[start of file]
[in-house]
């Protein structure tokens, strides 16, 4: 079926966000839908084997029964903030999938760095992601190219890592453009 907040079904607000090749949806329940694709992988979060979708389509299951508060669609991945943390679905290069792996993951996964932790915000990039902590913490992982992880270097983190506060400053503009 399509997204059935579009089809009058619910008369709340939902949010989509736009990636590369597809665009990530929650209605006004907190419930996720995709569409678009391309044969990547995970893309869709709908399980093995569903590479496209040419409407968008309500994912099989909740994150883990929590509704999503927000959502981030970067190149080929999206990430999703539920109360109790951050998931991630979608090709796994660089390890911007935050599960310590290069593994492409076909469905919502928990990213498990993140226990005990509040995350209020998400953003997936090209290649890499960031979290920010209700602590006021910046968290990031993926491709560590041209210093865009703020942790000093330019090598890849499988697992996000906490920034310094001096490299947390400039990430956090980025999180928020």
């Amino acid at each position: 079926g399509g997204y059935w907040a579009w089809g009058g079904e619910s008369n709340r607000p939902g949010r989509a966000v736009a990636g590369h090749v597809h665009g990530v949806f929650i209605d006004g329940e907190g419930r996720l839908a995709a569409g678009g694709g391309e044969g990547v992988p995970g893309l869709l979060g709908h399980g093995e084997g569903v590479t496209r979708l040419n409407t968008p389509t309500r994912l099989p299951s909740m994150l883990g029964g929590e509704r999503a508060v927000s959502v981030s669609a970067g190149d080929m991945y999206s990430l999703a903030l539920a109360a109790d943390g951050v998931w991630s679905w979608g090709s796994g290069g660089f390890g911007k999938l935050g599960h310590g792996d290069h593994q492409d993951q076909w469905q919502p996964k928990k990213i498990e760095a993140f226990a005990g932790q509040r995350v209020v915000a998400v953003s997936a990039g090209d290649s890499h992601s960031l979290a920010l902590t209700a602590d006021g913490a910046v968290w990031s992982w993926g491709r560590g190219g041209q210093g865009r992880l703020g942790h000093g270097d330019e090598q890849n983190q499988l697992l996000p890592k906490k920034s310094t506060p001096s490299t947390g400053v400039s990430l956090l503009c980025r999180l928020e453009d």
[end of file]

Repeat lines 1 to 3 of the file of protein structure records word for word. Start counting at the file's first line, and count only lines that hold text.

[in-house]
């Protein structure tokens, strides 16, 4: 079926966000839908084997029964903030999938760095992601190219890592453009 907040079904607000090749949806329940694709992988979060979708389509299951508060669609991945943390679905290069792996993951996964932790915000990039902590913490992982992880270097983190506060400053503009 399509997204059935579009089809009058619910008369709340939902949010989509736009990636590369597809665009990530929650209605006004907190419930996720995709569409678009391309044969990547995970893309869709709908399980093995569903590479496209040419409407968008309500994912099989909740994150883990929590509704999503927000959502981030970067190149080929999206990430999703539920109360109790951050998931991630979608090709796994660089390890911007935050599960310590290069593994492409076909469905919502928990990213498990993140226990005990509040995350209020998400953003997936090209290649890499960031979290920010209700602590006021910046968290990031993926491709560590041209210093865009703020942790000093330019090598890849499988697992996000906490920034310094001096490299947390400039990430956090980025999180928020």
């Amino acid at each position: 079926g399509g997204y059935w907040a579009w089809g009058g079904e619910s008369n709340r607000p939902g949010r989509a966000v736009a990636g590369h090749v597809h665009g990530v949806f929650i209605d006004g329940e907190g419930r996720l839908a995709a569409g678009g694709g391309e044969g990547v992988p995970g893309l869709l979060g709908h399980g093995e084997g569903v590479t496209r979708l040419n409407t968008p389509t309500r994912l099989p299951s909740m994150l883990g029964g929590e509704r999503a508060v927000s959502v981030s669609a970067g190149d080929m991945y999206s990430l999703a903030l539920a109360a109790d943390g951050v998931w991630s679905w979608g090709s796994g290069g660089f390890g911007k999938l935050g599960h310590g792996d290069h593994q492409d993951q076909w469905q919502p996964k928990k990213i498990e760095a993140f226990a005990g932790q509040r995350v209020v915000a998400v953003s997936a990039g090209d290649s890499h992601s960031l979290a920010l902590t209700a602590d006021g913490a910046v968290w990031s992982w993926g491709r560590g190219g041209q210093g865009r992880l703020g942790h000093g270097d330019e090598q890849n983190q499988l697992l996000p890592k906490k920034s310094t506060p001096s490299t947390g400053v400039s990430l956090l503009c980025r999180l928020e453009d």